Starting to feel the squeeze

Rising gas prices hit area visitors, residents in the wallet

LAKE COUNTY – Literally overnight, gasoline prices in Michigan suddenly jumped, bringing the statewide average for a gallon of unleaded gas to $4.06.

In Lake County, however, that price would seem like a deal.

Of the five gas stations surveyed in Lake County, all them are selling unleaded gas a $4.15 per gallon, with the Shell station located at 1210 Michigan Avenue being one cent more expensive, at $4.16 per gallon.

On March 27, the AAA Daily Fuel Gauge Report showed an average of $3.97 - a bump from the $3.69 average of one month ago. At its current statewide average, Michigan has the 11th most expensive average for gas in the lower 48 states and the District of Columbia.

Analysts believe that the price is expected to keep going up during the month of April.

What do local residents think about the price hike?

“Horrible,” said Greg Nichols, of Baldwin, when asked his thoughts on gas prices.

The suddenness of the jump is what troubles Baldwin resident Brian Bartram. At the Wesco where he was pumping gas at 777 Michigan Ave., the price started Tuesday morning at $3.98 per gallon and by Tuesday afternoon, the price had risen 17 cents to its current level on $4.15.

“Why did it jump up so much, so quickly?” he said. “It shouldn’t be like that. In a situation like this, everybody suffers.”

As for any summer travel plans, Nichols said they are non-existent with prices this high.

“I’m not going anywhere,” he said. “I’m only going to work now to pay for the next week’s gas.”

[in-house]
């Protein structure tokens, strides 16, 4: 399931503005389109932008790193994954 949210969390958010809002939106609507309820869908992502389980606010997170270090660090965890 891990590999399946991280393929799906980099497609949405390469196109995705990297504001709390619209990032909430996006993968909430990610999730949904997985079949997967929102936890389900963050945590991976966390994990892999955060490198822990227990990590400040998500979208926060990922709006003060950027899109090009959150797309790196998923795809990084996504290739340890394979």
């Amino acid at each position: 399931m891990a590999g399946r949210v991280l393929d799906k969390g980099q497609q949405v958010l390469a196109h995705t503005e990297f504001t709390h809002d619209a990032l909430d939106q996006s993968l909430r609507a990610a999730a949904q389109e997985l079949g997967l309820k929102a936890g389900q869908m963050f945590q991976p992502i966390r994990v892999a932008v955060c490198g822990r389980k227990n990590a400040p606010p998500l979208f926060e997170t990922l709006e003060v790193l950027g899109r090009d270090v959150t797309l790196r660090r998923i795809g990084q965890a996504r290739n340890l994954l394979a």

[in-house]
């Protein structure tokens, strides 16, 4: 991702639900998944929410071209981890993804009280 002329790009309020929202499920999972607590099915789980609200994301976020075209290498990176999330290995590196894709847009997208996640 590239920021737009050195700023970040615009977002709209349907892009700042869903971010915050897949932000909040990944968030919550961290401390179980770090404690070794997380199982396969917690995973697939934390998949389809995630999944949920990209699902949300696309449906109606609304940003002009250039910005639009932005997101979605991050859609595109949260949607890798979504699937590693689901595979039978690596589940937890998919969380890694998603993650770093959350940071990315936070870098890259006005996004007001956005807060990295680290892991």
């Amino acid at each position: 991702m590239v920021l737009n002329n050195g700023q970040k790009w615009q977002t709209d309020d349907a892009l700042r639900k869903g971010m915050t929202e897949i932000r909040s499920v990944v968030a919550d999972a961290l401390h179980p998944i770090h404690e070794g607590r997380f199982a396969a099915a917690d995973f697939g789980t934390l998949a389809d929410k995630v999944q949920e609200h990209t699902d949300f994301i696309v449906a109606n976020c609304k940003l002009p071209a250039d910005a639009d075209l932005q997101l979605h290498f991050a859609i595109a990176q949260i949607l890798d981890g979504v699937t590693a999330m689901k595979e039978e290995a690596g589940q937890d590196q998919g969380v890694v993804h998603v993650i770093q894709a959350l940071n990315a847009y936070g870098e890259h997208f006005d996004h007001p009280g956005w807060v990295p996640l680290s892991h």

With gas prices in Lake County pretty consistent, finding relief is tough for Bartram.

“Meijer has gas for five cents cheaper,” he said as pumped his gasoline with chatting with Nichols. “But you have to drive 30 miles to Big Rapids to save five cents? It’s not worth it.”

James Thomas of Detroit, one of Lake County’s many seasonal residents, said that it’s more a societal problem.

“We live in a society where the rich and the powerful make the rules and whether you like or not, you don’t have a voice to change them,” Thomas said. “I’m like everybody else, I hate (gas prices) but what can you do?”

A recent poll conducted by Reuters reveal that 68 percent of Americans blame President Barack Obama for his handling of gas prices, though the poll suggests most do not blame him personally.

“It’s not all his fault,” Nichols said. “But I think there’s something he can do. He should raise taxes or put a cap on (gas prices). Just do something.”

Like many other Americans, Nichols blames the oil companies.

“It’s all (the oil companies) fault,” he said. “They’re turning billion dollar profits while everybody else struggles. It’s not right.”

Thomas said the effect on his pocketbook will take a toll on his summer plans, whether the trip is short or long-distance.

“I can’t go as far as I’d like,” he said. “Gas costs money and when the price goes up, the money has to come from somewhere and that effects what else you can do.”